Oxford Reference to Law


Law is the set of rules that a society or community recognizes as regulating its members’ conduct. It has many purposes, including establishing standards and order, resolving disputes, and protecting liberties and rights. Law also encompasses the institutions and communities that make it up, including courts, lawyers, and government agencies. Oxford Reference offers comprehensive coverage of this complex subject, with expert-written entries on the major terms and concepts in all areas of law, from criminal and constitutional justice to family, immigration and social security law.

A lawyer is a person who practices law, usually as an advocate or defense counsel for a client in court proceedings. A lawyer may have different degrees, such as a Bachelor of Laws (LLB), a Master of Laws (LLM), or a Doctor of Laws (JD). Other common titles include Esquire to indicate membership in the bar, and Barrister to indicate membership in the Inns of Court.

The legal system in most countries is based on the rule of law, which means that judges interpret and apply the laws enacted by legislators. Other systems are based on other sources of authority, such as religious or moral teachings, or on the decisions of previous courts in similar cases.

In the United States, there are several types of law, including common law and civil law. Common law is a system of law developed in England, which is still used today in some states. Civil law, on the other hand, is a more comprehensive system of rules and principles that is arranged in codes and easily accessible to jurists and citizens. Civil law is still in use in some European countries and on Pacific islands that were once part of colonized empires.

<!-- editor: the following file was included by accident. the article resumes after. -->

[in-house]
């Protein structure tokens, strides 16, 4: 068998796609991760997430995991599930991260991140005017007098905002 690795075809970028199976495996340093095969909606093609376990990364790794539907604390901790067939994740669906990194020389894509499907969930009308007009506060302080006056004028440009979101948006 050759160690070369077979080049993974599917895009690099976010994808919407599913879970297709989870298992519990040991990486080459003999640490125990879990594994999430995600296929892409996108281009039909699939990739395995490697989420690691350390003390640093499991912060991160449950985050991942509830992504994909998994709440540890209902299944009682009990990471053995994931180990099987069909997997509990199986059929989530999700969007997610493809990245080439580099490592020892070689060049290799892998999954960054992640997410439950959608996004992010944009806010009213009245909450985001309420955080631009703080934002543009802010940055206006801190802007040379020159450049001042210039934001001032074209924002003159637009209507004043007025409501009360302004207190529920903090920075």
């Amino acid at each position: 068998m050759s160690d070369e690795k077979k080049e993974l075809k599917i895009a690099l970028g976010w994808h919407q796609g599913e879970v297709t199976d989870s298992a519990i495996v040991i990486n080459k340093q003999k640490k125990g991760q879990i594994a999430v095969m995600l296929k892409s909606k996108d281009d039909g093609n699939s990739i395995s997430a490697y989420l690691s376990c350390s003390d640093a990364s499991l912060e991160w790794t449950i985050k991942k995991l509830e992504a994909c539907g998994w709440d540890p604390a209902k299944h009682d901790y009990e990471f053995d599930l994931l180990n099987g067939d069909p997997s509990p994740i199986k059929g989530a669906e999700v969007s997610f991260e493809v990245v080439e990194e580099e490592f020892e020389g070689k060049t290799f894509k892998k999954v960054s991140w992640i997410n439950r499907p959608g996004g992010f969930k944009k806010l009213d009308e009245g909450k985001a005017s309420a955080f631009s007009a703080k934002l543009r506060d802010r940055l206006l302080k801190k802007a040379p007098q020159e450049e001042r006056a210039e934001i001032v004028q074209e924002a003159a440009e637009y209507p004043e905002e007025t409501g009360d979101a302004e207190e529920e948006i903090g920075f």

Various branches of law include contract law, which regulates agreements between people; property law, which defines people’s rights and duties toward tangible possessions; and administrative law, which includes the regulatory framework of agencies such as the Department of Motor Vehicles or the Securities and Exchange Commission. Another branch is competition law, which evolved from Roman decrees against price fixing and English restraint of trade doctrine.

Other topics in law include terrorism, the rights of minors and the treatment of women in divorce proceedings. International law includes the rights of foreigners to live and work in a country that is not their own, as well as the issue of stateless individuals. And, of course, there is a great deal of political science involved in law as Max Weber and others reshaped thinking about the extension of power over ordinary citizens’ daily lives in ways that Locke or Montesquieu could not have foreseen. This expansion of the role of the state raises important questions about accountability and the extent to which a society should legitimize its military, policing, and bureaucratic powers. This debate is central to the study of law. Moreover, law encompasses a broad range of issues related to society’s relationship with the state, including the nature of the judicial process and its limitations.

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